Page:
American Flag At Sunset
American Flag At Sunset

Beyond Orwell: The Players and Strategies of Today’s Censorship and Cancel Culture

Originally published at Townhall

Just a few generations ago, most Americans understood that George Orwell’s classics Animal Farm and 1984 were written as a warning about how freedom is lost to the tyranny and intolerance of totalitarianism. 

Written in novel form,  Animal Farm and 1984 were particularly apt for teaching young people at a time when the shocking revelations about Nazism and Soviet communism—that were coming out in the 1950s and 1960s—were hard to digest. Most important, what these works revealed was that a defining feature of totalitarianism is mind control. First, propaganda warps and destroys people’s grasp on reality. Second, propaganda is designed to foster groupthink, conformity, and collectivism, which marginalizes critical and independent thinking. 

Orwell described the scope of the totalitarian enterprise, noting in one section of “1984” that, “Every record has been destroyed or falsified, every book rewritten, every picture has been repainted, every statue and street building has been renamed, and every date has been altered. And the process is continuing day by day and minute by minute. History has stopped. Nothing exists except an endless present in which the Party is always right.”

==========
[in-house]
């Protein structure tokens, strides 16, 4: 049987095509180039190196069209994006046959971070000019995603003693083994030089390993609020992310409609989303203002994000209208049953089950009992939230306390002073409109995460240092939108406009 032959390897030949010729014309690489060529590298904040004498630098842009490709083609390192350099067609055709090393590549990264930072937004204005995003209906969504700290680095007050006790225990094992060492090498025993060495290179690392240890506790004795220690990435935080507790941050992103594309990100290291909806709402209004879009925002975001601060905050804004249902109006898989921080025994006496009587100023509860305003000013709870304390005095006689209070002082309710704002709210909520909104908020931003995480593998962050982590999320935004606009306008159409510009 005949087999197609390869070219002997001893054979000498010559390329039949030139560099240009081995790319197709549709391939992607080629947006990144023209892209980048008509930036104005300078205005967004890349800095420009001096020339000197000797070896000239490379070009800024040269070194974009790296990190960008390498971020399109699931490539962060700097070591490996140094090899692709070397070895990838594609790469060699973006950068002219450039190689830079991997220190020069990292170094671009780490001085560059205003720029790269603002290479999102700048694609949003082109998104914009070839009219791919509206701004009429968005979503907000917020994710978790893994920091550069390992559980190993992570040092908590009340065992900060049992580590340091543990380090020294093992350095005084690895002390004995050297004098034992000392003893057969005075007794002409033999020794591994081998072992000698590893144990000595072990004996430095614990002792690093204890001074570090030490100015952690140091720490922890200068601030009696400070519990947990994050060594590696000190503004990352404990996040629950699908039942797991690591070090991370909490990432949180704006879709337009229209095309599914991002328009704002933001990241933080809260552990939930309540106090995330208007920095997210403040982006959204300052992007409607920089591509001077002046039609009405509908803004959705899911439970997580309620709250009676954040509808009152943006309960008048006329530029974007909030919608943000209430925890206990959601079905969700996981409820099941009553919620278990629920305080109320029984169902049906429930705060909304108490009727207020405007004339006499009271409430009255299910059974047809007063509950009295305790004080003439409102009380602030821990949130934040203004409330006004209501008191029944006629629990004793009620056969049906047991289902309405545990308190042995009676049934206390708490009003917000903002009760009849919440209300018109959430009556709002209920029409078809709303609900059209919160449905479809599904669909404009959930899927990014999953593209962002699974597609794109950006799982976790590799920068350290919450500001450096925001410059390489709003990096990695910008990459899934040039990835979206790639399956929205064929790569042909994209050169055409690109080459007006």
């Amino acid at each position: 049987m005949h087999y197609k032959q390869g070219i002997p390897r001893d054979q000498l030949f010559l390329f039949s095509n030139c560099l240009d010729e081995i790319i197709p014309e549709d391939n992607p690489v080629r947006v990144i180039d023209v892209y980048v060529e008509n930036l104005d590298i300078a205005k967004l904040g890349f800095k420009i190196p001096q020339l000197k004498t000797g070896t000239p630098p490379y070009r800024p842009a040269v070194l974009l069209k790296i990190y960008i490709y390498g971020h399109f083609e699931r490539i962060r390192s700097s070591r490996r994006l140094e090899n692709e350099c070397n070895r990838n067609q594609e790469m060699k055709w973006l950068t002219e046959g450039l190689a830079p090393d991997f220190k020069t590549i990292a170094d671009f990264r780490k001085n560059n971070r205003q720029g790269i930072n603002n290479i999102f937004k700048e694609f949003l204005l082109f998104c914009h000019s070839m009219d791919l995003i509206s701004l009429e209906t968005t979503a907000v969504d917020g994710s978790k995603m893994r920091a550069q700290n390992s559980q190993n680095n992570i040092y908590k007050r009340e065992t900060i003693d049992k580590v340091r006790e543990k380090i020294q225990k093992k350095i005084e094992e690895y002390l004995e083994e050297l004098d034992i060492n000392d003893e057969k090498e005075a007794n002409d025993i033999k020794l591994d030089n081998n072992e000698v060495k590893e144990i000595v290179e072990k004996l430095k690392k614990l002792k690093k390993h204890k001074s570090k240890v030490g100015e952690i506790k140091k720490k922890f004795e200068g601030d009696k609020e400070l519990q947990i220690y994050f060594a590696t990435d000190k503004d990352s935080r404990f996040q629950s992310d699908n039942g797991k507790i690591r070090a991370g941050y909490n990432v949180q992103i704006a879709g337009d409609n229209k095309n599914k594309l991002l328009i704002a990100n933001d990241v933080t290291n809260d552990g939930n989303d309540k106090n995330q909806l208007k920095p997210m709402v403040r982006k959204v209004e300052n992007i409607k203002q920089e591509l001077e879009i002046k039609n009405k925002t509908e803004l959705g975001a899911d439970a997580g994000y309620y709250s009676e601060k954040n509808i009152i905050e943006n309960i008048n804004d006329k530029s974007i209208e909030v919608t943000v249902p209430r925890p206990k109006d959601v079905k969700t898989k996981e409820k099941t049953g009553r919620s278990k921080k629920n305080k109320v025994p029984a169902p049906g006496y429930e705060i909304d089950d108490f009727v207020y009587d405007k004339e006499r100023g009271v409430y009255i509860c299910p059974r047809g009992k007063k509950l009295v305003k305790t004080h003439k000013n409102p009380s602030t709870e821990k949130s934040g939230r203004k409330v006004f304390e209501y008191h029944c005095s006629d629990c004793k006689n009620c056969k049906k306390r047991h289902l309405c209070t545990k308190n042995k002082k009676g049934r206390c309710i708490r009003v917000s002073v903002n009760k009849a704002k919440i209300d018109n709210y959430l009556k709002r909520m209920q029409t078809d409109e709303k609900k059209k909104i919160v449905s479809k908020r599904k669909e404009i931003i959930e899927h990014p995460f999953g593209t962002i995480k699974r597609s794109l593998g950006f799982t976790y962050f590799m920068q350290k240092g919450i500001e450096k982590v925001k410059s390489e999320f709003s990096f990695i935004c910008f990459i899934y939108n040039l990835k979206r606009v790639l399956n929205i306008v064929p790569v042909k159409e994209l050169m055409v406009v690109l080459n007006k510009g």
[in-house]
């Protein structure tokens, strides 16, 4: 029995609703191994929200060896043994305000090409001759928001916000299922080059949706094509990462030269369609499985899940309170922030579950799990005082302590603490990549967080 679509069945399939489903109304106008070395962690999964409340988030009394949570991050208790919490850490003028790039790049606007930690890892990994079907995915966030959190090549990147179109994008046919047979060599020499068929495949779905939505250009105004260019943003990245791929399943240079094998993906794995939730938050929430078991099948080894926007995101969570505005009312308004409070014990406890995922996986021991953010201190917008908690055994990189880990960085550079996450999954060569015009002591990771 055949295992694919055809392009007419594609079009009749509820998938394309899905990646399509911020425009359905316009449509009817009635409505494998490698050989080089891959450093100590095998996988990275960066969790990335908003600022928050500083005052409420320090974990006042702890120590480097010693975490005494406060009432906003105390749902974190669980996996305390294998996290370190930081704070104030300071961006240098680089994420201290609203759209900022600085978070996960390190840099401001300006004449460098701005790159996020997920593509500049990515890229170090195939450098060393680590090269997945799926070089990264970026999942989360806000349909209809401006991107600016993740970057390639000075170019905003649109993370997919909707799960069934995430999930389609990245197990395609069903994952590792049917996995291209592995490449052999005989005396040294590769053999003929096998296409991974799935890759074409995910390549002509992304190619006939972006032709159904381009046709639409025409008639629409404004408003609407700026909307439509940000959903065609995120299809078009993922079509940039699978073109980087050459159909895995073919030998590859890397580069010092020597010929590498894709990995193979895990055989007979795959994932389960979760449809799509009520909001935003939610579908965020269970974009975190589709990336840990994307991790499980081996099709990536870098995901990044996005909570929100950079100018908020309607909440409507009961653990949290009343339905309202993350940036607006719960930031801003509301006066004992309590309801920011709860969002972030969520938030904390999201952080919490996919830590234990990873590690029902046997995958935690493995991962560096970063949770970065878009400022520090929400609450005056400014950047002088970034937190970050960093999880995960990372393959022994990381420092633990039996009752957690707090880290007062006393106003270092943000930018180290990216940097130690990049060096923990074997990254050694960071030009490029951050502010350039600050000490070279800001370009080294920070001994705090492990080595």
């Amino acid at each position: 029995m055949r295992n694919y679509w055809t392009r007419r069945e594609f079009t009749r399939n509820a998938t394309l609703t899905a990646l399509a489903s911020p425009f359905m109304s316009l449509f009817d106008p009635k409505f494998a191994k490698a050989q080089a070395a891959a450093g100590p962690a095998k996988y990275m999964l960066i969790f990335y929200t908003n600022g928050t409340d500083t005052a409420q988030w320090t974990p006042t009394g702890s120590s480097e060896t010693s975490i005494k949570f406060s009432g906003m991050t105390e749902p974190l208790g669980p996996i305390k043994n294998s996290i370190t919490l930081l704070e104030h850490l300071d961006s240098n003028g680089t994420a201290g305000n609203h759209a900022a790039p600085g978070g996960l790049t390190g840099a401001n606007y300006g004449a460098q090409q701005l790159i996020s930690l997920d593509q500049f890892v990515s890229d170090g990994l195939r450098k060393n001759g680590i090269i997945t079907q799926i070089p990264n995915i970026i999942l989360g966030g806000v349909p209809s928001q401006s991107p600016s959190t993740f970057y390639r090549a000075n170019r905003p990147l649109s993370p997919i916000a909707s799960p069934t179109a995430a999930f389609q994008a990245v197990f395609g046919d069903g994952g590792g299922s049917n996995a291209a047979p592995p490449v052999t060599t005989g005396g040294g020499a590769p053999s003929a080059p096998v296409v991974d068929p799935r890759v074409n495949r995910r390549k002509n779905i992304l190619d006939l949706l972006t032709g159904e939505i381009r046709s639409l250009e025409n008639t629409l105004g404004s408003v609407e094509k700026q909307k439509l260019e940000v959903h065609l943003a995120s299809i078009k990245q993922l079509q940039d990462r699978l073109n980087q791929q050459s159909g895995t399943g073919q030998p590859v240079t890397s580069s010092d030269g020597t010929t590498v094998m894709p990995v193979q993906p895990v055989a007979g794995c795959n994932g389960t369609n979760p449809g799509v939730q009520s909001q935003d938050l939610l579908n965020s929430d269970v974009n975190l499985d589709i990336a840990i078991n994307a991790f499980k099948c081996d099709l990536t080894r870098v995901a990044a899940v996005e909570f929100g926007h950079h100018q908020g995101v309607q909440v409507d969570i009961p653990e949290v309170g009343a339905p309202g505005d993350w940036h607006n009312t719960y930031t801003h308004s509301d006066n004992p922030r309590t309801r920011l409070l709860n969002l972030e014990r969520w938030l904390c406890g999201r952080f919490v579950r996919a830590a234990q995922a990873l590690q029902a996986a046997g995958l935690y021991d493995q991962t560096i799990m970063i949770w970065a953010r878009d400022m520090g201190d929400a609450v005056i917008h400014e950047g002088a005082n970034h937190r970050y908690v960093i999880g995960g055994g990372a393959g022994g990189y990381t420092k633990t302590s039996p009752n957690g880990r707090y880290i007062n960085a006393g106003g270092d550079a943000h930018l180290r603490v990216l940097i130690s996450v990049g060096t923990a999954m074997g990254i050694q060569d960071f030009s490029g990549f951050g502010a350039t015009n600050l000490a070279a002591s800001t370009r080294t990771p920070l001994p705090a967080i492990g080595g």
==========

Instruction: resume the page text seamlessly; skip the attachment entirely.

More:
In 1984, Orwell wrote, “Who controls the past controls the future.” Orwell’s introduction of concepts and terms such as “newspeak, doublethink and thought police” are what we now experience daily as political correctness, misinformation narratives,  and cancellation. The analogs of “thought police” in 1984 are now the enforcers of political correctness and the political narratives of the ruling elite. 

As Orwell notes, “the whole aim of newspeak and doublethink is to narrow the range of thought.” Political correctness has the same goal and that’s why its adherents are so intolerant — seeking to silence, cancel, and delegitimize people with whom they disagree.

As it turns out, social media and information technology have great power to narrow the range of acceptable thought. Google, which controls 90 percent of internet searches, utilizes an artificial intelligence-driven search ranking that can manipulate not only consumer preferences but also election outcomes. According to Robert Epstein, a Harvard Ph.D. who has studied Google for more than decade,  Google’s ability to manipulate its search ranking algorithms has the power to change the choices of 15 percent of undecided voters, more than enough to change many recent close election outcomes.

The Covid-19 lockdowns and the death of George Floyd in May 2020 created an environment of fear. And fear of going to the polls gave Democrat activists and lawyers the opportunity to change election laws and protocols in key swing states to expand the utilization of mail-in ballots, ballot harvesting, and lengthening vote counting deadlines.